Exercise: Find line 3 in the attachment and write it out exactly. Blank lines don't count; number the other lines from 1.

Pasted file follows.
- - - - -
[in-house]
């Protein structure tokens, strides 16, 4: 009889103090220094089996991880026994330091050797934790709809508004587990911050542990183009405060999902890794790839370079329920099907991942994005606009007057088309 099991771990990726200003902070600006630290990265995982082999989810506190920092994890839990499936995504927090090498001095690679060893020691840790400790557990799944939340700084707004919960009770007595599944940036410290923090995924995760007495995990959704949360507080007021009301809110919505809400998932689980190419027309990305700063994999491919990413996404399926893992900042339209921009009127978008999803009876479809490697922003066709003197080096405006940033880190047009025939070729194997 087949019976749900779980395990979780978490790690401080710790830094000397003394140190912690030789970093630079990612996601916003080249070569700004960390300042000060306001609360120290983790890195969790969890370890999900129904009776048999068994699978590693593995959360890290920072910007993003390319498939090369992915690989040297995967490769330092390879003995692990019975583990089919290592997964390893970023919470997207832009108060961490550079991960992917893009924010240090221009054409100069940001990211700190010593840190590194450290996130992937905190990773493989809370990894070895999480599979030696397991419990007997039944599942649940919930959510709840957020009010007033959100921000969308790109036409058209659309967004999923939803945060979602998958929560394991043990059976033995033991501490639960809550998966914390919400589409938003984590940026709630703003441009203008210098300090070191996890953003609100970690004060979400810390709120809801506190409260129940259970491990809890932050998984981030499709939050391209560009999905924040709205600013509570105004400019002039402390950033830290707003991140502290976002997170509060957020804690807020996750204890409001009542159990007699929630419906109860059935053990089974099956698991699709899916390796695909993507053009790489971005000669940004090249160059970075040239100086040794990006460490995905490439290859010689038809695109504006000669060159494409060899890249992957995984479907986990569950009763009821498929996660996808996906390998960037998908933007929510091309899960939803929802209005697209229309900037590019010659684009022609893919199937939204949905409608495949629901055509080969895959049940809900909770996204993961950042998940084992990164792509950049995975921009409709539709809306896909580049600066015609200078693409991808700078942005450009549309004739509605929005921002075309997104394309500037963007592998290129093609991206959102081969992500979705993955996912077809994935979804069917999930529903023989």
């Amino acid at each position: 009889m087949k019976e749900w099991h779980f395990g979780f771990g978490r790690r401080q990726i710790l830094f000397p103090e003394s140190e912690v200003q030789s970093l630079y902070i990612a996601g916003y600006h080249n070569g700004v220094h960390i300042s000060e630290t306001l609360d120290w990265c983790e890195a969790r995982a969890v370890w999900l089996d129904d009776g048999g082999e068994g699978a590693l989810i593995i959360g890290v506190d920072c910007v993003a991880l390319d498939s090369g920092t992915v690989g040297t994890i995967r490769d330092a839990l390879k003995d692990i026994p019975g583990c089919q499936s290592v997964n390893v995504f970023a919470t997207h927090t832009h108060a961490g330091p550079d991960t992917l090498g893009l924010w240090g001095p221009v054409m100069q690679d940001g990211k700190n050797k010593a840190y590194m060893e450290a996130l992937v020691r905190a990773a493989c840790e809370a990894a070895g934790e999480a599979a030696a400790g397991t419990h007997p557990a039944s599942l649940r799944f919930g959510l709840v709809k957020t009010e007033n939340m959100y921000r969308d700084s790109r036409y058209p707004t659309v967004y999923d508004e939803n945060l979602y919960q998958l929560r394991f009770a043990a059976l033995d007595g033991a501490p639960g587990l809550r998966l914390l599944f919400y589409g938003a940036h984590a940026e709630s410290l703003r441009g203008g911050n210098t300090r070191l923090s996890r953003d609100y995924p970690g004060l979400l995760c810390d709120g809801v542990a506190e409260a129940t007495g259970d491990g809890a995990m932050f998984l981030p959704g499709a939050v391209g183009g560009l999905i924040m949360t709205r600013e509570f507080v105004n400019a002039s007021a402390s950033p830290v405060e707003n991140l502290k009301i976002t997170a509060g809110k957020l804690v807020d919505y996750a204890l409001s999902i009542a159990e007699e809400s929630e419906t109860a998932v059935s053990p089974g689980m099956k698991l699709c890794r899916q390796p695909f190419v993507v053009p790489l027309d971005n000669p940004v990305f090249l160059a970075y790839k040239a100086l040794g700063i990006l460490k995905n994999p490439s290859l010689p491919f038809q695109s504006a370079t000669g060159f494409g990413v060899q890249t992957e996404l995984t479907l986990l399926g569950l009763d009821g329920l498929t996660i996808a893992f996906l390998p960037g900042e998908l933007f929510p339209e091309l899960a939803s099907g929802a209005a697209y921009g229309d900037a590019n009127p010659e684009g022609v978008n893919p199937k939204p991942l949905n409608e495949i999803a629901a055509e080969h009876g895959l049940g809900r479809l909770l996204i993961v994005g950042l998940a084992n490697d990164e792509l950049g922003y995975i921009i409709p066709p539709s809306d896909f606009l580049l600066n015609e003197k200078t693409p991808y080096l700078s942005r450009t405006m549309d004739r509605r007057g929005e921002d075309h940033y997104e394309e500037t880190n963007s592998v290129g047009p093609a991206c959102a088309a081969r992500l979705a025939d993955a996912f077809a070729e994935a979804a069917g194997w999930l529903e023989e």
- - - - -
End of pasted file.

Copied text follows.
């Amino acid at each position: 009889m087949k019976e749900w099991h779980f395990g979780f771990g978490r790690r401080q990726i710790l830094f000397p103090e003394s140190e912690v200003q030789s970093l630079y902070i990612a996601g916003y600006h080249n070569g700004v220094h960390i300042s000060e630290t306001l609360d120290w990265c983790e890195a969790r995982a969890v370890w999900l089996d129904d009776g048999g082999e068994g699978a590693l989810i593995i959360g890290v506190d920072c910007v993003a991880l390319d498939s090369g920092t992915v690989g040297t994890i995967r490769d330092a839990l390879k003995d692990i026994p019975g583990c089919q499936s290592v997964n390893v995504f970023a919470t997207h927090t832009h108060a961490g330091p550079d991960t992917l090498g893009l924010w240090g001095p221009v054409m100069q690679d940001g990211k700190n050797k010593a840190y590194m060893e450290a996130l992937v020691r905190a990773a493989c840790e809370a990894a070895g934790e999480a599979a030696a400790g397991t419990h007997p557990a039944s599942l649940r799944f919930g959510l709840v709809k957020t009010e007033n939340m959100y921000r969308d700084s790109r036409y058209p707004t659309v967004y999923d508004e939803n945060l979602y919960q998958l929560r394991f009770a043990a059976l033995d007595g033991a501490p639960g587990l809550r998966l914390l599944f919400y589409g938003a940036h984590a940026e709630s410290l703003r441009g203008g911050n210098t300090r070191l923090s996890r953003d609100y995924p970690g004060l979400l995760c810390d709120g809801v542990a506190e409260a129940t007495g259970d491990g809890a995990m932050f998984l981030p959704g499709a939050v391209g183009g560009l999905i924040m949360t709205r600013e509570f507080v105004n400019a002039s007021a402390s950033p830290v405060e707003n991140l502290k009301i976002t997170a509060g809110k957020l804690v807020d919505y996750a204890l409001s999902i009542a159990e007699e809400s929630e419906t109860a998932v059935s053990p089974g689980m099956k698991l699709c890794r899916q390796p695909f190419v993507v053009p790489l027309d971005n000669p940004v990305f090249l160059a970075y790839k040239a100086l040794g700063i990006l460490k995905n994999p490439s290859l010689p491919f038809q695109s504006a370079t000669g060159f494409g990413v060899q890249t992957e996404l995984t479907l986990l399926g569950l009763d009821g329920l498929t996660i996808a893992f996906l390998p960037g900042e998908l933007f929510p339209e091309l899960a939803s099907g929802a209005a697209y921009g229309d900037a590019n009127p010659e684009g022609v978008n893919p199937k939204p991942l949905n409608e495949i999803a629901a055509e080969h009876g895959l049940g809900r479809l909770l996204i993961v994005g950042l998940a084992n490697d990164e792509l950049g922003y995975i921009i409709p066709p539709s809306d896909f606009l580049l600066n015609e003197k200078t693409p991808y080096l700078s942005r450009t405006m549309d004739r509605r007057g929005e921002d075309h940033y997104e394309e500037t880190n963007s592998v290129g047009p093609a991206c959102a088309a081969r992500l979705a025939d993955a996912f077809a070729e994935a979804a069917g194997w999930l529903e023989e």